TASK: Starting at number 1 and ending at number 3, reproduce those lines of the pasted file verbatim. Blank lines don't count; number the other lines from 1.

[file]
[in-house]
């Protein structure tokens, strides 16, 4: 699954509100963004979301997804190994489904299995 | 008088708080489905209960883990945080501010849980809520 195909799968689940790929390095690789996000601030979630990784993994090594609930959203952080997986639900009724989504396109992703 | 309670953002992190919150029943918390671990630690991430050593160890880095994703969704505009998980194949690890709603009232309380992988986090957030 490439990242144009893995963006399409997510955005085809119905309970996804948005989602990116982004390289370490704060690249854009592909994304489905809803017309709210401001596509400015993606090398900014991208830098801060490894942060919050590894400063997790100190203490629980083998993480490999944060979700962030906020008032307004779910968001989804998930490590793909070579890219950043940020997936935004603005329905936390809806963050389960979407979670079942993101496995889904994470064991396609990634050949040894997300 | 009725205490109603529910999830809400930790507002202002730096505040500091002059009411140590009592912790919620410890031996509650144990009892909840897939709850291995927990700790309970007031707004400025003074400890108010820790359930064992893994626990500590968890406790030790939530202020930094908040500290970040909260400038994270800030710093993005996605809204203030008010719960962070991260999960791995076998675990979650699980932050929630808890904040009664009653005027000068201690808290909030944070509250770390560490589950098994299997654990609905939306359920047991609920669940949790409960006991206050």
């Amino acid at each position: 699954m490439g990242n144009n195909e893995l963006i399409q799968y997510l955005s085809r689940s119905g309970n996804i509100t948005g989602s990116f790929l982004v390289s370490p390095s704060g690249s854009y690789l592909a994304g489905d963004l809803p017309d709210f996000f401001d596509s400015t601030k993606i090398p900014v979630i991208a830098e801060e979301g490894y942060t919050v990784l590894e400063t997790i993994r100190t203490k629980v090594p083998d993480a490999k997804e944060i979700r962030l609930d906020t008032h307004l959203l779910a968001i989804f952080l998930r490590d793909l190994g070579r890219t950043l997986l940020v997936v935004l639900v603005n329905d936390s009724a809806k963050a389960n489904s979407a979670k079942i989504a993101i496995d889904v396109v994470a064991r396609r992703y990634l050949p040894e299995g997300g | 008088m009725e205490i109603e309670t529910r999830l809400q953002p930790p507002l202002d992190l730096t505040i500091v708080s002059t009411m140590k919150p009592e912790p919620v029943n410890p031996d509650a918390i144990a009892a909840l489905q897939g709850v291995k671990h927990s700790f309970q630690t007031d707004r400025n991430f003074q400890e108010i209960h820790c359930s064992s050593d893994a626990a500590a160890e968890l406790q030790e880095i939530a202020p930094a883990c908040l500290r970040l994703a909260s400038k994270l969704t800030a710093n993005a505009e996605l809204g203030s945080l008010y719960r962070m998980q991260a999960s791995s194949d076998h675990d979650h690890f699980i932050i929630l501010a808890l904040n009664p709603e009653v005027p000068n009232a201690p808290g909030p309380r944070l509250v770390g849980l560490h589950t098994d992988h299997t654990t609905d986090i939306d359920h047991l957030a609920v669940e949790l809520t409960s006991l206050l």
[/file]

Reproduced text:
[in-house]
């Protein structure tokens, strides 16, 4: 699954509100963004979301997804190994489904299995 | 008088708080489905209960883990945080501010849980809520 195909799968689940790929390095690789996000601030979630990784993994090594609930959203952080997986639900009724989504396109992703 | 309670953002992190919150029943918390671990630690991430050593160890880095994703969704505009998980194949690890709603009232309380992988986090957030 490439990242144009893995963006399409997510955005085809119905309970996804948005989602990116982004390289370490704060690249854009592909994304489905809803017309709210401001596509400015993606090398900014991208830098801060490894942060919050590894400063997790100190203490629980083998993480490999944060979700962030906020008032307004779910968001989804998930490590793909070579890219950043940020997936935004603005329905936390809806963050389960979407979670079942993101496995889904994470064991396609990634050949040894997300 | 009725205490109603529910999830809400930790507002202002730096505040500091002059009411140590009592912790919620410890031996509650144990009892909840897939709850291995927990700790309970007031707004400025003074400890108010820790359930064992893994626990500590968890406790030790939530202020930094908040500290970040909260400038994270800030710093993005996605809204203030008010719960962070991260999960791995076998675990979650699980932050929630808890904040009664009653005027000068201690808290909030944070509250770390560490589950098994299997654990609905939306359920047991609920669940949790409960006991206050």
């Amino acid at each position: 699954m490439g990242n144009n195909e893995l963006i399409q799968y997510l955005s085809r689940s119905g309970n996804i509100t948005g989602s990116f790929l982004v390289s370490p390095s704060g690249s854009y690789l592909a994304g489905d963004l809803p017309d709210f996000f401001d596509s400015t601030k993606i090398p900014v979630i991208a830098e801060e979301g490894y942060t919050v990784l590894e400063t997790i993994r100190t203490k629980v090594p083998d993480a490999k997804e944060i979700r962030l609930d906020t008032h307004l959203l779910a968001i989804f952080l998930r490590d793909l190994g070579r890219t950043l997986l940020v997936v935004l639900v603005n329905d936390s009724a809806k963050a389960n489904s979407a979670k079942i989504a993101i496995d889904v396109v994470a064991r396609r992703y990634l050949p040894e299995g997300g | 008088m009725e205490i109603e309670t529910r999830l809400q953002p930790p507002l202002d992190l730096t505040i500091v708080s002059t009411m140590k919150p009592e912790p919620v029943n410890p031996d509650a918390i144990a009892a909840l489905q897939g709850v291995k671990h927990s700790f309970q630690t007031d707004r400025n991430f003074q400890e108010i209960h820790c359930s064992s050593d893994a626990a500590a160890e968890l406790q030790e880095i939530a202020p930094a883990c908040l500290r970040l994703a909260s400038k994270l969704t800030a710093n993005a505009e996605l809204g203030s945080l008010y719960r962070m998980q991260a999960s791995s194949d076998h675990d979650h690890f699980i932050i929630l501010a808890l904040n009664p709603e009653v005027p000068n009232a201690p808290g909030p309380r944070l509250v770390g849980l560490h589950t098994d992988h299997t654990t609905d986090i939306d359920h047991l957030a609920v669940e949790l809520t409960s006991l206050l």